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The Kâdi “‘Abdallah el Mustakìm,” some whose descendants are said to reside at Jaffa at the present day, lived at Baghdad, during the reign of El Mansûr, one of the Caliphs of the dynasty of “Abbâs”; and is alleged to have obtained his honorable surname, which means “the honest or upright One” from the strict impartiality with which he administered justice. The following story is told of him:

As the upright Judge was leaving his house one morning he was met by a woman of the lower classes, who, accompanied by a boy, her son, was driving a donkey and weeping bitterly. On beholding her distress the Kâdi, who was as kindhearted to the poor and afflicted as he was stern to wrongdoers, stopped her and asked the reason of her sorrow.

“Alas! my lord,” said the woman, “have I not cause to weep? My husband died a few months since, after making me swear on his deathbed not to sell the small piece of land by the cultivation of which we had supported ourselves, but take care of it for our son, this boy, and teach him to till it as his ancestors had done for generations. But the Caliph sent one of his servants and offered to buy the land from me, because it adjoins an estate belonging to him, on which he intends building a palace. He says that he must have my piece of ground in order to carry out his plans. I refused to sell, for the reason which I have told you, and after thrice pressing me to dispose of it and being refused, he, this morning, had me and my son driven away from our lawful possession, inherited from our forefathers, and told us that as I would not sell the land, it should be taken from me without a recompense. We have thus lost everything, except each other and this ass with an empty sack on its back, and know not to whom to look for help, seeing that there is none greater than the Khalìfeh.”

“Where is your land situated?” asked El Mustakìm.

“In such and such a place.”

“And you say that you have just come from thence, and that the Commander of the Faithful was there when you left?”

“Yes, my lord.”

“Very well, you remain here in my house till I return, and in the meantime let me have your donkey and its empty sack for a few hours. Inshallah, as I am somewhat known to the Emìr el Mûmenìn, I shall succeed in persuading him to alter his plans, and restore your property.”

On hearing these words the poor widow at once consented to his proposal, and the Judge departed, driving the ass before him. He soon reached the place, and found the Khalìfeh on the spot, giving various orders to the architect who was to erect the new palace. On beholding the ruler of El Islamìyeh, the Judge, prostrating himself before him with every reverence, begged for a private audience without delay. The Khalìfeh, who had a great respect for the Kâdi, granted his request, and Abdullah, acting as the widow’s advocate, earnestly pleaded with his master on her behalf.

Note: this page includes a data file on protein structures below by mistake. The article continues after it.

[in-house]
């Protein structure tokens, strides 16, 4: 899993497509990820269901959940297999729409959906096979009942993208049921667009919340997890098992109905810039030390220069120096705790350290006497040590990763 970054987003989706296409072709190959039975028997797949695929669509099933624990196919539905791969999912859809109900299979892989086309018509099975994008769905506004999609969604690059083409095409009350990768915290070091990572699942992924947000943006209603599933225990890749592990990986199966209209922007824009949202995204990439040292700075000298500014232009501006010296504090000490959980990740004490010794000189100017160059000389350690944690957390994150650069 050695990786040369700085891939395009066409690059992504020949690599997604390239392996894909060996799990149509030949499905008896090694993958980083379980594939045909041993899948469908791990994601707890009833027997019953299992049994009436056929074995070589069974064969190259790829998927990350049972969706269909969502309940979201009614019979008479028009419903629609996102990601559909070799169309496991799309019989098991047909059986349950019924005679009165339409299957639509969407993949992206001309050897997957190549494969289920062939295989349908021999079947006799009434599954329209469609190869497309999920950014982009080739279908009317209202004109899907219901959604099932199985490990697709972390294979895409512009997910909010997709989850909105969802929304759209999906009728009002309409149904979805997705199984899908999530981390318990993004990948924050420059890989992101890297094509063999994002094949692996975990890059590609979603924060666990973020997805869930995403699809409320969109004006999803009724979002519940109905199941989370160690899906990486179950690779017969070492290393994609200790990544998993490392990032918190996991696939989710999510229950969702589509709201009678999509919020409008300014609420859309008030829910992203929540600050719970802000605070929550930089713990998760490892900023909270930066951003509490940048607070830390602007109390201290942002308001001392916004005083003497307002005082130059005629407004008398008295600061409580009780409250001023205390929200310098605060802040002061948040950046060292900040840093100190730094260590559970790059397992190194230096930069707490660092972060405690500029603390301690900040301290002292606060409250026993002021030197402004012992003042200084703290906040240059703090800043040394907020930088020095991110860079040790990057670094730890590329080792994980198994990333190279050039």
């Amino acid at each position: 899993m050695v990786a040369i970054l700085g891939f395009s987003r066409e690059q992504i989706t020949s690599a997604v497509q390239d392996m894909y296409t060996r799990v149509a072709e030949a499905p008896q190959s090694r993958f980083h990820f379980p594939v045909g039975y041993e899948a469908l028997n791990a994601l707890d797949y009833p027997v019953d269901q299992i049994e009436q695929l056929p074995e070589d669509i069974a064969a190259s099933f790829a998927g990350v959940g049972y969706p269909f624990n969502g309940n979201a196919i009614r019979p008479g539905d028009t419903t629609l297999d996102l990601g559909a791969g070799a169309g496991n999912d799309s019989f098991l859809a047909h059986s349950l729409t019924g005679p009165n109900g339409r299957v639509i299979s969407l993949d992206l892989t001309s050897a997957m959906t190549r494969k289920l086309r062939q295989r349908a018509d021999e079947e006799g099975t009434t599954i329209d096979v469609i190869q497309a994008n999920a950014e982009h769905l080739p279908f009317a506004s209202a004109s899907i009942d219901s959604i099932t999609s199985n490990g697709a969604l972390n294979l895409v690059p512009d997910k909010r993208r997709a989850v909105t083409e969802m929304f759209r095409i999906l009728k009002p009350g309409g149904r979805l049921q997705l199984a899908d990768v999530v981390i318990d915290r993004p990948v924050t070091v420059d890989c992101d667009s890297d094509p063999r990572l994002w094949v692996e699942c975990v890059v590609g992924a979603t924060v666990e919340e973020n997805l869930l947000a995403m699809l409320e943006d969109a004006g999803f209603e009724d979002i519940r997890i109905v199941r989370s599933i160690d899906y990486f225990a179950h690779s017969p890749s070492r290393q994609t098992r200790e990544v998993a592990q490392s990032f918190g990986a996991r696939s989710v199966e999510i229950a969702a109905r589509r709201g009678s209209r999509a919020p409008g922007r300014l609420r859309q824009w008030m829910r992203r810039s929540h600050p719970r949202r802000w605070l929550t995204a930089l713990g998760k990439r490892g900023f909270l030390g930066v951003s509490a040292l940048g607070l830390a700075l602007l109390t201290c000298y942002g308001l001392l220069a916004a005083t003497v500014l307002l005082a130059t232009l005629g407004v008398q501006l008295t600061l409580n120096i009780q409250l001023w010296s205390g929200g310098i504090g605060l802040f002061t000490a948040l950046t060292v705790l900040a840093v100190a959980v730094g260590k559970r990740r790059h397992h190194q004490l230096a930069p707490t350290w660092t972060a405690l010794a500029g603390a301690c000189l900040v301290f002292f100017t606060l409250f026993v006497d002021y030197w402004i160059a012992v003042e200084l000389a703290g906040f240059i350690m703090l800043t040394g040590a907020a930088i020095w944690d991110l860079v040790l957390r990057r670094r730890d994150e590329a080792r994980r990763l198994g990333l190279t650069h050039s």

Finding the monarch relentless, Abdullah said; “Well, O Prince of Believers, you are our ruler and may Allah prolong your rule, but, as your Highness has seized the widow’s and orphan’s property, I beg, in their name, to be allowed to take one sackful of this earth for them.”

“Ten if you like,” laughed the Khalìfeh, “though I fail to see what good it can do them.”

The Kâdi seized a pickaxe that lay near, loosened the earth with it, and filled his sack. Then, turning to the Caliph, he said, “I now adjure your Highness, by all that we Muslimûn hold sacred, to help me to place it upon the back of this ass.”

“You funny man,” replied the ruler, greatly amused, “why not call some of those slaves to lift it?”

“O Commander of the Faithful,” answered the Kâdi, “the earth in the sack would altogether lose its virtues were your Highness to command others to lift it; and your Highness would be the greatest sufferer by the loss.

“Well, so be it,” said the Caliph, growing curious. With that he took hold of the sack, but could not move it. “I cannot,” said he, “it is much too heavy.”

“In that case,” said the upright Judge, “as your Majesty finds that the weight of one sack of earth, which you are willing to restore to its rightful owners, is more than you can bear, you will pardon me for asking how you will bear the weight of this whole piece of land which you have taken by violence from the widow and the fatherless, and how you will answer for your injustice at the Day of Judgment?”

This stern but faithful reproof provoked the Caliph; but on a minute’s reflection, he said, “Praised be Allah, Who has given me so conscientious a servant. I restore the land to the widow and her son and, to compensate her for the tears she has shed through my fault, I remit all dues and taxes payable on this piece of land.”


From: Folklore of the Holy Land, Moslem, Christian and Jewish, by J. E. Hanauer [1907]

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